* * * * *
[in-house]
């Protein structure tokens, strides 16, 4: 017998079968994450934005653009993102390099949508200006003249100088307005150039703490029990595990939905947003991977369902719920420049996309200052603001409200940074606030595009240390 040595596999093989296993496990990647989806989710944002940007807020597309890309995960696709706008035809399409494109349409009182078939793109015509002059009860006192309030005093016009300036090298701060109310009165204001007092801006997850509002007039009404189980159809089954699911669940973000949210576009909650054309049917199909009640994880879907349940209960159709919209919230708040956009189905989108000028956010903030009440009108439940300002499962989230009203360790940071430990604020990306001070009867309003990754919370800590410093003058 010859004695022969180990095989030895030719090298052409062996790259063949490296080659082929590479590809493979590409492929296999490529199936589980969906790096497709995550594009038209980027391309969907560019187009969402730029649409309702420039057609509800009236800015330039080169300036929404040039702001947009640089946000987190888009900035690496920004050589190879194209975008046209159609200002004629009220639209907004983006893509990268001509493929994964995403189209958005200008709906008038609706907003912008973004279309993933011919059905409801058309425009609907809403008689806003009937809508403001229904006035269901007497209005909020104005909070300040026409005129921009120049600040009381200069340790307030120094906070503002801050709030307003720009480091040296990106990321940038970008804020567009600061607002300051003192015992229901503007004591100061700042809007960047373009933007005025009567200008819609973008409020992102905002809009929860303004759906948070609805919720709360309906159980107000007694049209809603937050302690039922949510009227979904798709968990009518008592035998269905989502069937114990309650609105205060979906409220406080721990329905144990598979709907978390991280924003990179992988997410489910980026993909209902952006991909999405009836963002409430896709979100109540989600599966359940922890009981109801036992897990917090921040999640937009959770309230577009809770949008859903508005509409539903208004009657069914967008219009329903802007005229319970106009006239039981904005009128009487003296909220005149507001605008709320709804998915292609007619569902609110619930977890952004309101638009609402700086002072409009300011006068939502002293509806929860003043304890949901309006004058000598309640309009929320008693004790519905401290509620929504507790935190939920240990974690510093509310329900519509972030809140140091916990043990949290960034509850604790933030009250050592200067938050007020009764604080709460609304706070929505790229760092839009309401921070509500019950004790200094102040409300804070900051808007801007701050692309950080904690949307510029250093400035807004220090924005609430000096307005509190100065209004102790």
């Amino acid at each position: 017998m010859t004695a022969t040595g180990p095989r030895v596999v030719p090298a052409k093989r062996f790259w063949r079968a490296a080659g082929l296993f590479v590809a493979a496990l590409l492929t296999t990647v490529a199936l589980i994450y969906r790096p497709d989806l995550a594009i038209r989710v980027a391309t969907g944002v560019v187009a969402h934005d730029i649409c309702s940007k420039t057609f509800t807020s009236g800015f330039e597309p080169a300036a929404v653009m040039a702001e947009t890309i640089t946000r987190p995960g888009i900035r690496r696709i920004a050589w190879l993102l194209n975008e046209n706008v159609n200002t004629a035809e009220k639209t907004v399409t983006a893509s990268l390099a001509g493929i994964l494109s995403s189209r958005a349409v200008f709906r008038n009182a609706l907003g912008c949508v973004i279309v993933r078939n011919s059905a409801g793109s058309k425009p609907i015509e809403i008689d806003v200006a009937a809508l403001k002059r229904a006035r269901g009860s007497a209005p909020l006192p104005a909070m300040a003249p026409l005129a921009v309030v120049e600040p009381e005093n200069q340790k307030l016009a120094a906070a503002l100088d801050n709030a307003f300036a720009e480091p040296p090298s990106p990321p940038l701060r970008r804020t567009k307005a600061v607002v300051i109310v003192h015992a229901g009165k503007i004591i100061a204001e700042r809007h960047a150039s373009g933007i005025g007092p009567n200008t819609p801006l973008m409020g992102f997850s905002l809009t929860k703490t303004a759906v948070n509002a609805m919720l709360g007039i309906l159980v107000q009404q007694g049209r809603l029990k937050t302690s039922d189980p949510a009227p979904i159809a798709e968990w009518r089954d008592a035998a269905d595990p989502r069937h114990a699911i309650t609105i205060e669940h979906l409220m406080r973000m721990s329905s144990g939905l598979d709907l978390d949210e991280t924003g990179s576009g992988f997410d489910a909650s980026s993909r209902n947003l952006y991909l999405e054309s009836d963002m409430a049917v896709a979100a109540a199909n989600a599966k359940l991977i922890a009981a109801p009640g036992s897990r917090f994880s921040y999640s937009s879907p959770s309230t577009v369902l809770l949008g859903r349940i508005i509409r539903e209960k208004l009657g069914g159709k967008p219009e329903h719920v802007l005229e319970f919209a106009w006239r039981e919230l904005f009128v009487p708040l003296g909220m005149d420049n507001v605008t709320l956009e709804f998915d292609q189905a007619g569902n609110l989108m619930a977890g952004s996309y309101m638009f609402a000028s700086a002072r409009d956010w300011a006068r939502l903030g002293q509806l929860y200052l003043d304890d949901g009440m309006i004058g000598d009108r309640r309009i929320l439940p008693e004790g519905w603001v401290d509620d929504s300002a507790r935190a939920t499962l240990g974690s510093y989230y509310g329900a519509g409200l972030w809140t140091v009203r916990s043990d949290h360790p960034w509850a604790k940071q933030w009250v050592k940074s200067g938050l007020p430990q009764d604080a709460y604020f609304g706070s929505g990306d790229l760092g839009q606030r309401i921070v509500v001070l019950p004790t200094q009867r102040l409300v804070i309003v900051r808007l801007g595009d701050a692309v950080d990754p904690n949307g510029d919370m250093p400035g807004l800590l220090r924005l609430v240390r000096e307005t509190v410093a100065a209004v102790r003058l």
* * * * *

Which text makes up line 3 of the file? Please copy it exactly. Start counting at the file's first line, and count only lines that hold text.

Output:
């Amino acid at each position: 017998m010859t004695a022969t040595g180990p095989r030895v596999v030719p090298a052409k093989r062996f790259w063949r079968a490296a080659g082929l296993f590479v590809a493979a496990l590409l492929t296999t990647v490529a199936l589980i994450y969906r790096p497709d989806l995550a594009i038209r989710v980027a391309t969907g944002v560019v187009a969402h934005d730029i649409c309702s940007k420039t057609f509800t807020s009236g800015f330039e597309p080169a300036a929404v653009m040039a702001e947009t890309i640089t946000r987190p995960g888009i900035r690496r696709i920004a050589w190879l993102l194209n975008e046209n706008v159609n200002t004629a035809e009220k639209t907004v399409t983006a893509s990268l390099a001509g493929i994964l494109s995403s189209r958005a349409v200008f709906r008038n009182a609706l907003g912008c949508v973004i279309v993933r078939n011919s059905a409801g793109s058309k425009p609907i015509e809403i008689d806003v200006a009937a809508l403001k002059r229904a006035r269901g009860s007497a209005p909020l006192p104005a909070m300040a003249p026409l005129a921009v309030v120049e600040p009381e005093n200069q340790k307030l016009a120094a906070a503002l100088d801050n709030a307003f300036a720009e480091p040296p090298s990106p990321p940038l701060r970008r804020t567009k307005a600061v607002v300051i109310v003192h015992a229901g009165k503007i004591i100061a204001e700042r809007h960047a150039s373009g933007i005025g007092p009567n200008t819609p801006l973008m409020g992102f997850s905002l809009t929860k703490t303004a759906v948070n509002a609805m919720l709360g007039i309906l159980v107000q009404q007694g049209r809603l029990k937050t302690s039922d189980p949510a009227p979904i159809a798709e968990w009518r089954d008592a035998a269905d595990p989502r069937h114990a699911i309650t609105i205060e669940h979906l409220m406080r973000m721990s329905s144990g939905l598979d709907l978390d949210e991280t924003g990179s576009g992988f997410d489910a909650s980026s993909r209902n947003l952006y991909l999405e054309s009836d963002m409430a049917v896709a979100a109540a199909n989600a599966k359940l991977i922890a009981a109801p009640g036992s897990r917090f994880s921040y999640s937009s879907p959770s309230t577009v369902l809770l949008g859903r349940i508005i509409r539903e209960k208004l009657g069914g159709k967008p219009e329903h719920v802007l005229e319970f919209a106009w006239r039981e919230l904005f009128v009487p708040l003296g909220m005149d420049n507001v605008t709320l956009e709804f998915d292609q189905a007619g569902n609110l989108m619930a977890g952004s996309y309101m638009f609402a000028s700086a002072r409009d956010w300011a006068r939502l903030g002293q509806l929860y200052l003043d304890d949901g009440m309006i004058g000598d009108r309640r309009i929320l439940p008693e004790g519905w603001v401290d509620d929504s300002a507790r935190a939920t499962l240990g974690s510093y989230y509310g329900a519509g409200l972030w809140t140091v009203r916990s043990d949290h360790p960034w509850a604790k940071q933030w009250v050592k940074s200067g938050l007020p430990q009764d604080a709460y604020f609304g706070s929505g990306d790229l760092g839009q606030r309401i921070v509500v001070l019950p004790t200094q009867r102040l409300v804070i309003v900051r808007l801007g595009d701050a692309v950080d990754p904690n949307g510029d919370m250093p400035g807004l800590l220090r924005l609430v240390r000096e307005t509190v410093a100065a209004v102790r003058l």